Thursday, April 14, 2011

Chapter 13 Bankruptcy

A chapter 13 Bankruptcy is an option for individuals that earn a monthly income and can support making minimum payments of a period of 5 years to their secured creditors.  This can be greatly beneficial for a homeowner who is in arrears on his or her first mortgage.  In the current economic climate, the majority of homeowners have seen a dramatic drop in their home price.  This often leads to mortgage becoming unsecured.  Under the Bankruptcy code, property is only secured up to the value of the property.  This means that if a home has a mortgage for $150,000 and the home is appraised at $100,000, the mortgage is only secured to the amount of $100,000. 

Unfortunately there is nothing that an attorney can do to reduce the 1st mortgage on a principle residence home through Bankruptcy.  However, there is something an attorney can do to reduce the 2nd mortgage on a principle residence or the 1st mortgage of a secondary home through a Chapter 13 Bankruptcy.  The attorney can file a motion to devalue the lien, more commonly referred to as "Lien Stripping." 

A Lien Strip can be a great benefit for a Chapter 13 Bankruptcy client.  If a Bankruptcy client is able to stay current on his or her first mortgage, the lien strip can demand that the court consider the second mortgage unsecured debt.  Once the court approves the lien strip, the second mortgage is treated the same as credit card debt.  The amount that the Bankruptcy client pays to the unsecured creditors is determined by the liquidation assessment.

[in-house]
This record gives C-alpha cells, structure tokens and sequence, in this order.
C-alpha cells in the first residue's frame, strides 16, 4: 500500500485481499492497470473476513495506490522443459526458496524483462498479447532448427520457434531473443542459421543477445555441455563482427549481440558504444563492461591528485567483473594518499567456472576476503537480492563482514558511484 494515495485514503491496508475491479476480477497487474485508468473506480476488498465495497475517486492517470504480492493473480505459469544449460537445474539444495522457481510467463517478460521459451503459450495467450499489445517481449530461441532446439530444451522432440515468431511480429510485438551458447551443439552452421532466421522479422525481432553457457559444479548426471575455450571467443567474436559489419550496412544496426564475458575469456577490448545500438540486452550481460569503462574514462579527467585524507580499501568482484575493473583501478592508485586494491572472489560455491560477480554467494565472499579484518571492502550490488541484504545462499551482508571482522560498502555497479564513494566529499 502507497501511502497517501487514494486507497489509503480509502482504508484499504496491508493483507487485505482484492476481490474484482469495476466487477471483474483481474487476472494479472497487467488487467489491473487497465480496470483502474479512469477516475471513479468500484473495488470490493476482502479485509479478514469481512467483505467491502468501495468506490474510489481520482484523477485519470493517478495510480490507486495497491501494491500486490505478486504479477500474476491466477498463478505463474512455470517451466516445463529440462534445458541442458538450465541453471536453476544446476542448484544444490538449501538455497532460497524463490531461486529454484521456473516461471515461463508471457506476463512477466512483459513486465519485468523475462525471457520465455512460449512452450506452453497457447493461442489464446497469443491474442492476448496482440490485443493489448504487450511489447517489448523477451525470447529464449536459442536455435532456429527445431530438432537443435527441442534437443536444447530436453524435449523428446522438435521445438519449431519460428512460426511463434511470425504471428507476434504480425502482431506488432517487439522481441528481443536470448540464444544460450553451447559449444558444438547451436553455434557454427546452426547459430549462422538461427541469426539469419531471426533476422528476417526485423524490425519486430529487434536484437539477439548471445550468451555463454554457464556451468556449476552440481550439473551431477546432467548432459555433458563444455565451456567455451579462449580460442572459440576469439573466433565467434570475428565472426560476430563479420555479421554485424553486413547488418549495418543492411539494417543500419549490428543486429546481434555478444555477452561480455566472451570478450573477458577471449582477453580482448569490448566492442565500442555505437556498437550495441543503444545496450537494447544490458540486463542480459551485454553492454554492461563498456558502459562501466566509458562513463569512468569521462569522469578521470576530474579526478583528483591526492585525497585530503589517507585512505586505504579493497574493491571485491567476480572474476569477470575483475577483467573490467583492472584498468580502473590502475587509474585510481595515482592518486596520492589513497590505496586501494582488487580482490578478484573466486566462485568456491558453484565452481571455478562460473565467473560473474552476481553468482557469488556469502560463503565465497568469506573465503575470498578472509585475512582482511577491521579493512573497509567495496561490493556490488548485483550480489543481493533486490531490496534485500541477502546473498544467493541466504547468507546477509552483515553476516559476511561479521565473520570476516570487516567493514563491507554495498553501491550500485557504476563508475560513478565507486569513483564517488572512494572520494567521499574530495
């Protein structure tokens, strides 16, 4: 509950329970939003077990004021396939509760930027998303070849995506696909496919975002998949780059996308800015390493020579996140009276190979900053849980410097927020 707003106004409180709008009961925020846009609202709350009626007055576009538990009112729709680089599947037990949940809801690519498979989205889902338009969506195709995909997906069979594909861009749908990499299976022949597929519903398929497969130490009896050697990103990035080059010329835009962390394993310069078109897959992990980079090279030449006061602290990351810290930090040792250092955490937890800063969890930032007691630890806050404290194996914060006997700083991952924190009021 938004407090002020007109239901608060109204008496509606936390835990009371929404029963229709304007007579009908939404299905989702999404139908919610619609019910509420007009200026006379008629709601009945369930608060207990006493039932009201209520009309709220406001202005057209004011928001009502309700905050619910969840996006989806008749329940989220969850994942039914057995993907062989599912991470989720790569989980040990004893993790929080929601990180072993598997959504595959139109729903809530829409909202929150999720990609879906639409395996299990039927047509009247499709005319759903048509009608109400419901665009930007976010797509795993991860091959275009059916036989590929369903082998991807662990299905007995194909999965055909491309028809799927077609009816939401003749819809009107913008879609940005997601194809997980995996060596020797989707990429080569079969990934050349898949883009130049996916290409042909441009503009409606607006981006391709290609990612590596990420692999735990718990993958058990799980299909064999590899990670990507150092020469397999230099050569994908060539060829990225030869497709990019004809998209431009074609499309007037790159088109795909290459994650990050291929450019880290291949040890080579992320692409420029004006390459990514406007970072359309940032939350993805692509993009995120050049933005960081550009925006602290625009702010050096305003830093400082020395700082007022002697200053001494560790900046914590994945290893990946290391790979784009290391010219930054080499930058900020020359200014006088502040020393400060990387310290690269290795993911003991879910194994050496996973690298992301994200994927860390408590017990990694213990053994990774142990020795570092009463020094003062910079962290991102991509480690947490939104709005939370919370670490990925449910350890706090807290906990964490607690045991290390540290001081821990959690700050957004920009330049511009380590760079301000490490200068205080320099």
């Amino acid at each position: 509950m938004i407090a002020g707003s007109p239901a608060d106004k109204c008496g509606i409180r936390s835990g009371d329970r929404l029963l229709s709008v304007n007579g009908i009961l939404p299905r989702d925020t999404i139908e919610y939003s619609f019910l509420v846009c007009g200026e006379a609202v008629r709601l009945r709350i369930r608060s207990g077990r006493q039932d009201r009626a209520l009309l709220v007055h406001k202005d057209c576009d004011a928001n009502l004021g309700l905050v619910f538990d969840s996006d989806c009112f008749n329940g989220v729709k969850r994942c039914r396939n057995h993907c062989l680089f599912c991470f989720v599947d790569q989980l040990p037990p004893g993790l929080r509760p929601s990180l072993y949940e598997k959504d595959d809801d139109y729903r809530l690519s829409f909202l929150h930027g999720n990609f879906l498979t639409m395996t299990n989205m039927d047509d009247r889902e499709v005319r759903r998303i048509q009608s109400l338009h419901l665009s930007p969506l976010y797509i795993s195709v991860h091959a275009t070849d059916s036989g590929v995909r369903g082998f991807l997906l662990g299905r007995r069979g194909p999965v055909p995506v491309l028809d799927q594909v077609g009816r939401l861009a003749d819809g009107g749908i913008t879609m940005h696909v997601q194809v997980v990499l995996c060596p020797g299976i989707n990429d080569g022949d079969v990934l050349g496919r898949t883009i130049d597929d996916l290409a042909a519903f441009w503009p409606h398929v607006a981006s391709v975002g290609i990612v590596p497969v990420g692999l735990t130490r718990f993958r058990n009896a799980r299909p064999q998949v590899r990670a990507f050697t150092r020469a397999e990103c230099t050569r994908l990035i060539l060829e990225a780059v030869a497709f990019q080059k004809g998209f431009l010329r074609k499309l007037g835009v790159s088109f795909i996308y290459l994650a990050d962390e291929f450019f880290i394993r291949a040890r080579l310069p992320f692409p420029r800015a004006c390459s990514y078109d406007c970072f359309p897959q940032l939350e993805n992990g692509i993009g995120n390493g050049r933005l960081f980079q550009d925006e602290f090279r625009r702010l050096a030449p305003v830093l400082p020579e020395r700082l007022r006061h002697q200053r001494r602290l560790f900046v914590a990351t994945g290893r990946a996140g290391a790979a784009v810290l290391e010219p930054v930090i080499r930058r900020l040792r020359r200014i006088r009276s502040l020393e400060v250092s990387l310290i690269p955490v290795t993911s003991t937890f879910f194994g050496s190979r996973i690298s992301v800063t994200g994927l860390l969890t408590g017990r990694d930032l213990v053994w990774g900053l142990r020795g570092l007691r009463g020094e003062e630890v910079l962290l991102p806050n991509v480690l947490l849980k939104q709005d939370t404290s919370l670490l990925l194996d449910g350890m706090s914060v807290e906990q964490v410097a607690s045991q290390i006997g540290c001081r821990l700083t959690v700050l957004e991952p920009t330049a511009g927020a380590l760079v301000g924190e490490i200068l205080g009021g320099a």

A liquidation assessment takes into consideration how much the unsecured creditors could be paid if the Bankruptcy client were to liquidation of his or her assets for their present value, minus the exemptions available. 

For example:
  • if Bankruptcy client A owes $100,000 in credit card debt and $90,000 on a second mortgage that has been lien stripped, client A will owe $190,000 in unsecured debt.
  • Client A owns a boat that could be sold today for $40,000
  • Client A also owns a very nice car worth $30,000.
  • Client A uses an exemption and reduces the assessed value of the boat to $30,000 and the car to $20,000 for a total of $50,000 in assets.
  • Client A will then be required to pay $50,000 over the next 5 years to the unsecured creditors.
  • Client A will have $140,000 of the unsecured debt discharged.
If you would like to learn more about Bankruptcy, contact the Law Office of Michael T. Krueger at 925.454.4460 or visit us at our website

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